Beach Renourishment…It’s Complicated


Some people on Fort Myers Beach say they do not need any new sand, that their beach has been growing over the years. Others, like residents that live at Leonardo Arms, are in an emergency situation and needed sand months ago.

Fort Myers Beach is a 7-mile island and Mother Nature does not evenly distribute – or take away – even amounts of sand during weather events. That, along with a Critical Wildlife Area involved in a lawsuit over who owns the land in which it sits, and a general distrust of government, has made a planned $32 million beach renourishment project quite complicated.

Michael Poff

Coastal Engineering Consultants President Michael Poff (right) did his best to answer all the questions from the community Thursday. He’s been hired to spearhead the project for the town, which needs easements from all the property owners, permits for the project, and money, lots and lots of money.

Some of that money will come from Lee County Tourist Development Council funds, some of it will come from the town and a lot of it will come from the state of Florida. More of it will come from the state of Florida if the Critical Wildlife Area remains in control of the state.

That land is involved in a lawsuit between the state and homeowners Eddie Rood and Kurt Kroemer. Rood and Kroemer believe they have title to that land and are in a lawsuit with the state to prove it. They are fighting the state because the town of Fort Myers Beach refused to approve a special exception for them to build a wooden walkover around the CWA so they have access to the beach. Over time, the CWA has shifted, and now sits directly behind their homes. They say they once had access to the beach and now they do not. They say their homes are worth less without direct access to the beach.

If the state loses the lawsuit, and Rood and Kroemer do own that land, it has a huge financial impact on the beach renourishment project. The state pays 100% of the cost of renourishment on property it owns. If the CWA goes away, the town would need to pick up that expense, pushing the town’s share from $2.3 million to $3.6 million, according to Poff. It’s important to note that if the lawsuit drags on, it could delay work in that area.

Leonardo Arms (left) is not too far from the CWA. Leonardo Arms building 2 President Gene Duffy told Poff, “we are one storm away from devastation. It’s at our front door. We’re going to get wiped out if we’re not first.”

There is also the controversy of the Island Winds condominium area of the beach. Over the years, that beach has grown to the size of three football fields. However, the town wants to designate that area as critically eroding because of a pond that forms every summer from the rain. The town says that pond is dangerous and wants the designation. The residents say leave us alone, we don’t need the government to take care of our land. If the area is designated critically eroding, any renourishment in that area is paid for by the state.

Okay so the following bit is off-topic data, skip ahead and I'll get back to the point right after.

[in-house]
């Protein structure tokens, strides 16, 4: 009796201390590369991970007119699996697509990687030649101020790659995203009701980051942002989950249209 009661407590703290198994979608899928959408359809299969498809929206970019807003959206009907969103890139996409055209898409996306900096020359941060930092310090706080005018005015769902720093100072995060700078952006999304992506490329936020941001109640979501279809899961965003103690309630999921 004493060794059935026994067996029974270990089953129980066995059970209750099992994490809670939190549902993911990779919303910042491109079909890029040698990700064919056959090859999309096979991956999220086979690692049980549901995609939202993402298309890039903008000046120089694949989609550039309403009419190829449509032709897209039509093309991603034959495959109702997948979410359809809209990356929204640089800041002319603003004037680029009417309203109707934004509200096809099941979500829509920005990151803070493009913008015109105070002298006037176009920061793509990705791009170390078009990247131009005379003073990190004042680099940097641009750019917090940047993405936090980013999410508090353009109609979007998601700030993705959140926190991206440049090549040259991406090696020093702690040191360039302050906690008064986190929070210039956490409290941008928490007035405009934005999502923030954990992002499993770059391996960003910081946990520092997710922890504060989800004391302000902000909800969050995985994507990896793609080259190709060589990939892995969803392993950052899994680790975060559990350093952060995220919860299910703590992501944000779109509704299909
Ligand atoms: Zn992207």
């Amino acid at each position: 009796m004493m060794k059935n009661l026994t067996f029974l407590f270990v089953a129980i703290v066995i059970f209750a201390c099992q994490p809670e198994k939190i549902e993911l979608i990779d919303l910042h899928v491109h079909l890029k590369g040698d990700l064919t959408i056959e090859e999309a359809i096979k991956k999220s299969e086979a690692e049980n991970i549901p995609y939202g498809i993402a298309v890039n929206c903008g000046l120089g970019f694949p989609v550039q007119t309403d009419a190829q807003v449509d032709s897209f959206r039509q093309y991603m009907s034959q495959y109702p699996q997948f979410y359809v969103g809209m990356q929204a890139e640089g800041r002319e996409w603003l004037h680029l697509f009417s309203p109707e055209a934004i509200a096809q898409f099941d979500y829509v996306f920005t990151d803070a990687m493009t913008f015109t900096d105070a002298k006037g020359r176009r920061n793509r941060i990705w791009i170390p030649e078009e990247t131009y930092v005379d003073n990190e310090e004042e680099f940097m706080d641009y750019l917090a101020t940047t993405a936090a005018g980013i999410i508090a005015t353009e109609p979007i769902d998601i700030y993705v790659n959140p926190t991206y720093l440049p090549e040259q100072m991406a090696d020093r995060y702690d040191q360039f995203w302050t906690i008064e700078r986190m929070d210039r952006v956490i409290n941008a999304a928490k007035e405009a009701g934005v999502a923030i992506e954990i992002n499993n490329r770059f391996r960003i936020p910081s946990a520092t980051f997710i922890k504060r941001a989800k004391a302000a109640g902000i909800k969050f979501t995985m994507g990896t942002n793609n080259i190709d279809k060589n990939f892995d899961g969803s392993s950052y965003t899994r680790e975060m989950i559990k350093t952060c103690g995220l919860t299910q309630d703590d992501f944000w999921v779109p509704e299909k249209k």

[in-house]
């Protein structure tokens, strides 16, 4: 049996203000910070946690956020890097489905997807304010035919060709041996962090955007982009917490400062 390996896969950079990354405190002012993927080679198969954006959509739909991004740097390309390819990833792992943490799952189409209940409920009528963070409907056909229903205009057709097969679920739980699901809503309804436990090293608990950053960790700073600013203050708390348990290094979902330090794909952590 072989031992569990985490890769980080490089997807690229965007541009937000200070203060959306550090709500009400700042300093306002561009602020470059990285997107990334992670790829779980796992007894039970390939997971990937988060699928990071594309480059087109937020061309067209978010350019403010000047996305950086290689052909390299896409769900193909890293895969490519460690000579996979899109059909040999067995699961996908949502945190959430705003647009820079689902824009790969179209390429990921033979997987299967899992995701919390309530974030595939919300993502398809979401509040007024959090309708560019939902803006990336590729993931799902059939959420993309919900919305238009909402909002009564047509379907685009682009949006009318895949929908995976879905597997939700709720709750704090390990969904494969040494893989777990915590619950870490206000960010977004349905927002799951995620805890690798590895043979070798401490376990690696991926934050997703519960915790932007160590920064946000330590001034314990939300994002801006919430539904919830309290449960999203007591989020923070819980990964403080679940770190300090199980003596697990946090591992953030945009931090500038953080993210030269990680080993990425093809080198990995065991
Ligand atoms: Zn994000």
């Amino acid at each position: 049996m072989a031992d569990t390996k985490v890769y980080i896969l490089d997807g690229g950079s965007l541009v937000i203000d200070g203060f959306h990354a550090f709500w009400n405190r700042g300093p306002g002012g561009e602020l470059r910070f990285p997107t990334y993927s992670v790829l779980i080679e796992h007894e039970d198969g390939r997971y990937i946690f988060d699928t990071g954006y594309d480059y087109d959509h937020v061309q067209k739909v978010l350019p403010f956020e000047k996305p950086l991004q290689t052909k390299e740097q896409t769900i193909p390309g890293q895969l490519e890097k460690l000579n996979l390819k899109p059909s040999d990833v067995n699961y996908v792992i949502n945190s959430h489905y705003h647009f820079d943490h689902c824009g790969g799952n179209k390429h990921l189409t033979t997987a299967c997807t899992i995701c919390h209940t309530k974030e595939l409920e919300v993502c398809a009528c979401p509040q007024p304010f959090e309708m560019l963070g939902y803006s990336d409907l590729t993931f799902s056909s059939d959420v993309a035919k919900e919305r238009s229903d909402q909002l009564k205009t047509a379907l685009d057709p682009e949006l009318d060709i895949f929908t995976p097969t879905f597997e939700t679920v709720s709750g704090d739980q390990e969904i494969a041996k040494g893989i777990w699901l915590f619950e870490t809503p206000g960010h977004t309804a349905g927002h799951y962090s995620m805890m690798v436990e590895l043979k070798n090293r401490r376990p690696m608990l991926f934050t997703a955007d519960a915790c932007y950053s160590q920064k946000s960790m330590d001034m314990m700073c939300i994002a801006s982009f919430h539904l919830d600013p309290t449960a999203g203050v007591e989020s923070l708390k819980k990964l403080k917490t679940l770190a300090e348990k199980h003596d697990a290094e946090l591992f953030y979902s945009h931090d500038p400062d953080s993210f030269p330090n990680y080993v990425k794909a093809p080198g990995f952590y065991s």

Then, there are the dunes, which not only help beat back weather events, they also provide protection for the turtles. Apparently if you sign an easement, and join the renourishment project, you also agree to installing dune vegetation somewhere along your property. The town council has repeatedly said those that participated in the last beach renourishment project, on the north end of the island, were extremely happy with the dunes they agreed to. Yesterday, we heard from a few of those people, and they were telling a completely different story.

A Gateway Villa representative said the dunes that were installed is the reason their area floods. A Kona Beach Club resident told Poff their parking lot floods, and their dune is now 8 feet tall and they can’t even see the pool behind their building. She said they are underwater in the summer. They said they were promised one thing by the government and that government did not deliver.

The project is not expected to begin until the Summer of 2023 at the earliest. If and when it does begin the entire project should take 6 months.

If you missed the meeting Thursday, you can watch it HERE. Poff promised several more meetings like Thursday’s would be held before the project begins.



  1. Great article!! Love turtles, but one solution does not fit all and the TC needs to get on board with this if their intent is to serve the entire community in this matter!

  2. Just a correction, the estimated cost of eliminating “ponding” on the beach between Outrigger and Wyndham is $1,440,000. The Town’s share to add sand on what is considered “private property” by the State is estimated at 15 % or $216,000 of taxpayer money.

  3. Very interesting meeting. There are no two sides here. There are many and all sides have valid points. Watch the meeting if you are on and/or care about the beach. It’s a long one. The consultant fields many questions that help illuminate the myriad of concerns.


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